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Thematic Divisions in Book 5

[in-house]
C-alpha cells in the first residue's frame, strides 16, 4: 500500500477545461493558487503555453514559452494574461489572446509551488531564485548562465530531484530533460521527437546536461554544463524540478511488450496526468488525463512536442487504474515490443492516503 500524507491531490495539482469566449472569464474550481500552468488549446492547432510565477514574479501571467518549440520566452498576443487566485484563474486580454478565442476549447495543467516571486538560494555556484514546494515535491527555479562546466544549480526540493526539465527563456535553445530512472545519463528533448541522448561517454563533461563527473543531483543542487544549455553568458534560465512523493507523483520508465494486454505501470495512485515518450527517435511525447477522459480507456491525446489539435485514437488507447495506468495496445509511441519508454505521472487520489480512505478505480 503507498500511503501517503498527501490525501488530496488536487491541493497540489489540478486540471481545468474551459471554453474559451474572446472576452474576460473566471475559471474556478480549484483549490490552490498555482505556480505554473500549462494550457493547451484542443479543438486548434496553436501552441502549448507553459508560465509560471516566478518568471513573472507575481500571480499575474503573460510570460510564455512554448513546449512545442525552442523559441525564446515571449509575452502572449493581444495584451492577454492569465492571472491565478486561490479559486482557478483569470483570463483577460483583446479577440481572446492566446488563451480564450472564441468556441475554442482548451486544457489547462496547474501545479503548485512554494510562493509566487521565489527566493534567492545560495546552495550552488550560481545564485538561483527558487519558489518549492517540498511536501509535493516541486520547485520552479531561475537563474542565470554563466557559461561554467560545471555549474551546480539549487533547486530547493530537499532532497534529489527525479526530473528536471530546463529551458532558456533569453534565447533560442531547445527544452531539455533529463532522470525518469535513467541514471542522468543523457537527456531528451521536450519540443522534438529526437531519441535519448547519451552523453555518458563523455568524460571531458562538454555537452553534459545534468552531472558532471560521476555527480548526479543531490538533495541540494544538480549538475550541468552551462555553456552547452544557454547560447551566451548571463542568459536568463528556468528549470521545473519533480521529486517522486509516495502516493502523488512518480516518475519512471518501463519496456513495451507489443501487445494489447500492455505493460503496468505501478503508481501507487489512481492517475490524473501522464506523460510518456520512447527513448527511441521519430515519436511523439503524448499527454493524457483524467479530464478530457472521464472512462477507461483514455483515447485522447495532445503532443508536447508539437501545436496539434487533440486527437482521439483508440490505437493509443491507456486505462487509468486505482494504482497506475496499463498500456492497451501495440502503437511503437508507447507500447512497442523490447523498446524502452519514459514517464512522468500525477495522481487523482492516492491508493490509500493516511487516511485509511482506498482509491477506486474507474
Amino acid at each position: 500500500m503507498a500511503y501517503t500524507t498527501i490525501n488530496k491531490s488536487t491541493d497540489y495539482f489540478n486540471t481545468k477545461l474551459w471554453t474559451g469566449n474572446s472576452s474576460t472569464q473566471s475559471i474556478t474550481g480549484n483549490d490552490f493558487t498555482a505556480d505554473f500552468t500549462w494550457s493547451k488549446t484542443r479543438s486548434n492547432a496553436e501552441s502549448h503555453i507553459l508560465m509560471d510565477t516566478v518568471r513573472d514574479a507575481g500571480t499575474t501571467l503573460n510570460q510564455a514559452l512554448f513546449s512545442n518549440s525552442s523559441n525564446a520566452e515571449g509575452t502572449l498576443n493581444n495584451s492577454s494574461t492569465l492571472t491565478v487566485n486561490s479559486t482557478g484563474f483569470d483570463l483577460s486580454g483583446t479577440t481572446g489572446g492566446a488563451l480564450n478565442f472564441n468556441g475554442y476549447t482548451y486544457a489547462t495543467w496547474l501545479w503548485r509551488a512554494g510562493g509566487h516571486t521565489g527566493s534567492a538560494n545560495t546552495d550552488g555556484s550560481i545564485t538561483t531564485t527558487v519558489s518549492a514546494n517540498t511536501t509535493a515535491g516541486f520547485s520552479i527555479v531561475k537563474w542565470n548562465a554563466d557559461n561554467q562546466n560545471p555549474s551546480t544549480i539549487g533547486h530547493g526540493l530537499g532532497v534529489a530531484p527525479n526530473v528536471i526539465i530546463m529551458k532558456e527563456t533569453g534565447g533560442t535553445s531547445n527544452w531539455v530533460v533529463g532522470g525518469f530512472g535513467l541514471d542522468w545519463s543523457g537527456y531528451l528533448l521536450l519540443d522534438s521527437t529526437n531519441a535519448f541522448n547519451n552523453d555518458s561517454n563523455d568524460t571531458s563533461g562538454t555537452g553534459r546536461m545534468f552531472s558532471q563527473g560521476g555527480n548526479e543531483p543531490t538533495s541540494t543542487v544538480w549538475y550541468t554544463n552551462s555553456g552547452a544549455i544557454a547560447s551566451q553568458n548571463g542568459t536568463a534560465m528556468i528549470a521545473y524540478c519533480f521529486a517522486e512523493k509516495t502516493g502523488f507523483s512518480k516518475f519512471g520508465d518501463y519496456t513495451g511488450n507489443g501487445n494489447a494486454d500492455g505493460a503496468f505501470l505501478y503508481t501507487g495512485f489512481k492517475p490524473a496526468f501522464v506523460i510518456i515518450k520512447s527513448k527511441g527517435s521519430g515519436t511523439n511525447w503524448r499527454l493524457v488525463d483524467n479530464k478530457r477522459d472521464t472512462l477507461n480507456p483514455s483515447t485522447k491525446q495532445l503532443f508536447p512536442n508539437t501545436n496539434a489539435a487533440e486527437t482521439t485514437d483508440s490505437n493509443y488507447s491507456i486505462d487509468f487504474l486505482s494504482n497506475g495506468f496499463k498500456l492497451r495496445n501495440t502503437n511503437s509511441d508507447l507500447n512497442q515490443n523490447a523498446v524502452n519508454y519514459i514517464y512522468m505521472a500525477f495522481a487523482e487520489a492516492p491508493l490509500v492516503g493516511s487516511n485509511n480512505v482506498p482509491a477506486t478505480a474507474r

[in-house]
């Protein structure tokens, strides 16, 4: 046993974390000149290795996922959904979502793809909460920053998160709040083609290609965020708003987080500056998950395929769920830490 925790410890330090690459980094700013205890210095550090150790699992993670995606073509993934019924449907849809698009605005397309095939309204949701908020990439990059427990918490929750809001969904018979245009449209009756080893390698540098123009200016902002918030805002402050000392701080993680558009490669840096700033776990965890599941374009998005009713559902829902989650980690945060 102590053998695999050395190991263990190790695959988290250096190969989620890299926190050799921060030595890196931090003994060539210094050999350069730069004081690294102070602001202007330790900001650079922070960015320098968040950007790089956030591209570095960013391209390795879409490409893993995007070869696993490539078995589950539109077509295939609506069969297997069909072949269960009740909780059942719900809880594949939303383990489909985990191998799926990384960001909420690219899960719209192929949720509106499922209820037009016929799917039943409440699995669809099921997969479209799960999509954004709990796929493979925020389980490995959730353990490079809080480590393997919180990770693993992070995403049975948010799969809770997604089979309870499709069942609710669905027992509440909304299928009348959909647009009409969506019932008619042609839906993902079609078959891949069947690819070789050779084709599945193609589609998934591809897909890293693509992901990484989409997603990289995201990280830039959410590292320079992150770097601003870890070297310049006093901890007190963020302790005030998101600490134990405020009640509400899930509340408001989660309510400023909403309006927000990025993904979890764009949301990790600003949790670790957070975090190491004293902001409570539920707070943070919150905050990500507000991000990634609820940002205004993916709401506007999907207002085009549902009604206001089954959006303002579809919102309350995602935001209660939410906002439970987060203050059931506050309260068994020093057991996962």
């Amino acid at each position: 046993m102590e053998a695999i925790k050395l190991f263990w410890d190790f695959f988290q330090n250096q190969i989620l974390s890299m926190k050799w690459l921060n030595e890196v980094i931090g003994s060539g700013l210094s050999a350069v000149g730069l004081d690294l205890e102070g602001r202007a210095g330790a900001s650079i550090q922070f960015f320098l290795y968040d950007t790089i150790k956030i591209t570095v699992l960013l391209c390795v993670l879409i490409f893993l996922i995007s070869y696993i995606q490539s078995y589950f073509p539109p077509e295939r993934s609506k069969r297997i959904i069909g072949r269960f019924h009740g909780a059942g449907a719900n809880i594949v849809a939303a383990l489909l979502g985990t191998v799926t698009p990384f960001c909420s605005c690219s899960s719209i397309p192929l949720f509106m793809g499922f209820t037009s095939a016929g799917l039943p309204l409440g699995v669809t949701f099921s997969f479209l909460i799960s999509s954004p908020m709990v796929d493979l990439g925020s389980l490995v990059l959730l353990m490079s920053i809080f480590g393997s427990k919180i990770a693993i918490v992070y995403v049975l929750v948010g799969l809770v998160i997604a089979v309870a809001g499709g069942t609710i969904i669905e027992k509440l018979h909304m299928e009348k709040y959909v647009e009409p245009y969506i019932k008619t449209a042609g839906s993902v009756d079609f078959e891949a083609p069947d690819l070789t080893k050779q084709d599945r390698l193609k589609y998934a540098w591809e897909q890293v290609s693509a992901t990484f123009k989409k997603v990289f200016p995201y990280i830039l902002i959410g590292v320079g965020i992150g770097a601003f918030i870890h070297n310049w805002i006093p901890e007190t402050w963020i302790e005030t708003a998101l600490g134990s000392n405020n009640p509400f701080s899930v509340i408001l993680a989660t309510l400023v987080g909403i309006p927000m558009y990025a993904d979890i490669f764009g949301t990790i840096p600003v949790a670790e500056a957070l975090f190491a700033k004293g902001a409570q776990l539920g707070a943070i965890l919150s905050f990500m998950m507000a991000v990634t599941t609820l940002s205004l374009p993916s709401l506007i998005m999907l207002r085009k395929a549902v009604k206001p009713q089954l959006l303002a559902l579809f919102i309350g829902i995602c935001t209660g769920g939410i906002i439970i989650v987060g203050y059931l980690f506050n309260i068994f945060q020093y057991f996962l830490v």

1. Preface to Rubric 2. The Rubric 3. Mary's First Moves 4. The Inhibition5. Bourne's Sermon 6. The True Report7. The Precept to Bonner 8. Anno 15549. From 'The Communication' to 'A Monition' 10. Bonner's Monition11. Mary's Articles for Bonner 12. The Articles 13. From Mary's Proclamation to the 'Stile'14. From the 'Stile' to the 'Communication' 15. The 'Communication' 16. How Thomas Cranmer ... 17. Cranmer18. Ridley 19. Latimer20. Harpsfield's Forme 21. 1563's Disputational Digest22. Political Events up to Suffolk's Death 23. Between Mantell and the Preacher's Declaration 24. The Declaration of Bradford et al 25. May 19 to August 1 26. August 1 - September 3 27. From Bonner's Mandate to Pole's Oration 28. Winchester's Sermon to Bonner's Visitation 29. Pole's Oration 30. From the Supplication to Gardiner's Sermon 31. From Gardiner's Sermon to 1555 32. From the Arrest of Rose to Hooper's Letter 33. Hooper's Answer and Letter 34. To the End of Book X 35. The Martyrdom of Rogers 36. The Martyrdom of Saunders 37. Saunders' Letters 38. Hooper's Martyrdom 39. Hooper's Letters 40. Rowland Taylor's Martyrdom 41. Becket's Image and other events 42. Miles Coverdale and the Denmark Letters 43. Bonner and Reconciliation 44. Robert Farrar's Martyrdom 45. The Martyrdom of Thomas Tomkins 46. The Martyrdom of Rawlins/Rowland White47. The Martyrdom of Higbed and Causton 48. The Martyrdom of William Hunter 49. The Martyrdom of Pigot, Knight and Laurence 50. Judge Hales 51. The Providential Death of the Parson of Arundel 52. The Martyrdom of John Awcocke 53. The Martyrdom of George Marsh 54. The Letters of George Marsh 55. The Martyrdom of William Flower 56. Mary's False Pregnancy57. The Martyrdom of Cardmaker and Warne 58. John Tooly 59. The Examination of Robert Bromley [nb This is part of the Tooly affair]60. Censorship Proclamation 61. The Martyrdom of Thomas Haukes 62. Letters of Haukes 63. The Martyrdom of Thomas Watts 64. Martyrdom of Osmund, Bamford, Osborne and Chamberlain65. The Martyrdom of Ardley and Simpson 66. The Martyrdom of John Bradford 67. Bradford's Letters 68. William Minge 69. The Martyrdom of John Bland 70. The Martyrdom of Frankesh, Middleton and Sheterden 71. Sheterden's Letters 72. Martyrdom of Carver and Launder 73. Martyrdom of Thomas Iveson 74. John Aleworth 75. Martyrdom of James Abbes 76. Martyrdom of Denley, Newman and Pacingham 77. Examinations of Hall, Wade and Polley 78. Richard Hooke 79. Martyrdom of William Coker, et al 80. Martyrdom of George Tankerfield, et al 81. Martyrdom and Letters of Robert Smith 82. Martyrdom of Harwood and Fust 83. Martyrdom of William Haile 84. Examination of John Newman 85. Martyrdom of Robert Samuel 86. George King, Thomas Leyes and John Wade 87. William Andrew 88. William Allen 89. Martyrdom of Thomas Cobb 90. Martyrdom of Roger Coo 91. Martyrdom of Catmer, Streater, Burwood, Brodbridge, Tutty 92. Martyrdom of Hayward and Goreway 93. Martyrdom and Letters of Robert Glover 94. John and William Glover 95. Cornelius Bungey 96. Martyrdom of Wolsey and Pigot 97. Life and Character of Nicholas Ridley 98. Ridley and Latimer's Conference 99. Ridley's Letters 100. Life of Hugh Latimer 101. Latimer's Letters 102. Ridley and Latimer Re-examined and Executed103. More Letters of Ridley 104. Life and Death of Stephen Gardiner 105. Martyrdom of Webb, Roper and Park 106. William Wiseman 107. Examinations and Martyrdom of John Philpot 108. John Went 109. Isobel Foster 110. Joan Lashford 111. Five Canterbury Martyrs 112. Life and Martyrdom of Cranmer 113. Letters of Cranmer 114. Martyrdom of Agnes Potten and Joan Trunchfield 115. Persecution in Salisbury Maundrell, Coberly and Spicer 116. William Tyms, et al 117. The Norfolk Supplication 118. Letters of Tyms 119. John Hullier's Execution120. John Hullier 121. Christopher Lister and five other martyrs 122. Hugh Lauerocke and John Apprice 123. Katherine Hut, Elizabeth Thacknell, et al 124. Martyrdom of John Harpole and Joan Beach 125. Thomas Drury and Thomas Croker 126. Thomas Spicer, John Deny and Edmund Poole 127. Thomas Rede128. Persecution of Winson and Mendlesam 129. William Slech 130. Avington Read, et al 131. Wood and Miles 132. Adherall and Clement 133. A Merchant's Servant Executed at Leicester 134. Thirteen Burnt at Stratford-le-Bow135. Persecution in Lichfield 136. Hunt, Norrice, Parret 137. Martyrdom of Bernard, Lawson and Foster 138. John Careless 139. Letters of John Careless 140. Martyrdom of Julius Palmer 141. Guernsey Martyrdoms 142. Dungate, Foreman and Tree 143. Martyrdom of Joan Waste 144. Three Men of Bristol145. Martyrdom of Edward Sharpe 146. Four Burnt at Mayfield at Sussex 147. John Horne and a woman 148. Northampton Shoemaker 149. Prisoners Starved at Canterbury 150. More Persecution at Lichfield 151. Exhumations of Bucer and Phagius along with Peter Martyr's Wife152. Pole's Visitation Articles for Kent153. Ten Martyrs Burnt at Canterbury154. The 'Bloody Commission'155. Twenty-two Prisoners from Colchester156. Five Burnt at Smithfield157. Stephen Gratwick and others158. Edmund Allen and other martyrs159. Edmund Allen160. Alice Benden and other martyrs161. Richard Woodman and nine other martyrs162. Ambrose163. The Martyrdom of Simon Miller and Elizabeth Cooper164. Rose Allin and nine other Colchester Martyrs165. John Thurston166. Thomas More167. George Eagles168. Richard Crashfield169. Fryer and George Eagles' sister170. John Kurde171. Cicelye Ormes172. Joyce Lewes173. Rafe Allerton and others174. Agnes Bongeor and Margaret Thurston175. Persecution at Lichfield176. Persecution at Chichester177. Thomas Spurdance178. Hallingdale, Sparrow and Gibson179. John Rough and Margaret Mearing180. Cuthbert Simson181. William Nicholl182. Seaman, Carman and Hudson183. Three at Colchester184. A Royal Proclamation185. Roger Holland and other Islington martyrs186. Richard Yeoman187. John Alcocke188. Alcocke's Epistles189. Thomas Benbridge190. Stephen Cotton and other martyrs191. Alexander Gouch and Alice Driver192. Three at Bury193. The Final Five Martyrs194. William Living195. The King's Brief196. William Browne197. Some Persecuted at Suffolk198. Elizabeth Lawson199. Edward Grew200. The Persecuted of Norfolk201. The Persecuted of Essex202. Thomas Bryce203. The Persecuted in Kent204. The Persecuted in Coventry and the Exiles205. Thomas Parkinson206. The Scourged: Introduction207. Richard Wilmot and Thomas Fairfax208. Thomas Greene209. Bartlett Greene and Cotton210. Steven Cotton's Letter211. Scourging of John Milles212. Scourging of Thomas Hinshaw213. Robert Williams214. Bonner's Beating of Boys215. A Beggar of Salisbury216. John Fetty217. James Harris218. Providences: Introduction219. The Miraculously Preserved220. Christenmas and Wattes221. Simon Grinaeus222. John Glover223. Dabney224. Alexander Wimshurst225. Bosom's wife226. The Delivery of Moyse227. Lady Knevet228. Crosman's wife229. Congregation at Stoke in Suffolk230. Congregation of London231. Robert Cole232. Englishmen at Calais233. John Hunt and Richard White234. Punishments of Persecutors235. Tome 6 Life and Preservation of the Lady Elizabeth236. The Westminster Conference237. Nicholas Burton238. Another Martyrdom in Spain239. Baker and Burgate240. Burges and Hoker241. Justice Nine-Holes242. Back to the Appendix notes243. A Poor Woman of Exeter244. Those Burnt at Bristol: extra material245. Priest's Wife of Exeter246. Gertrude Crockhey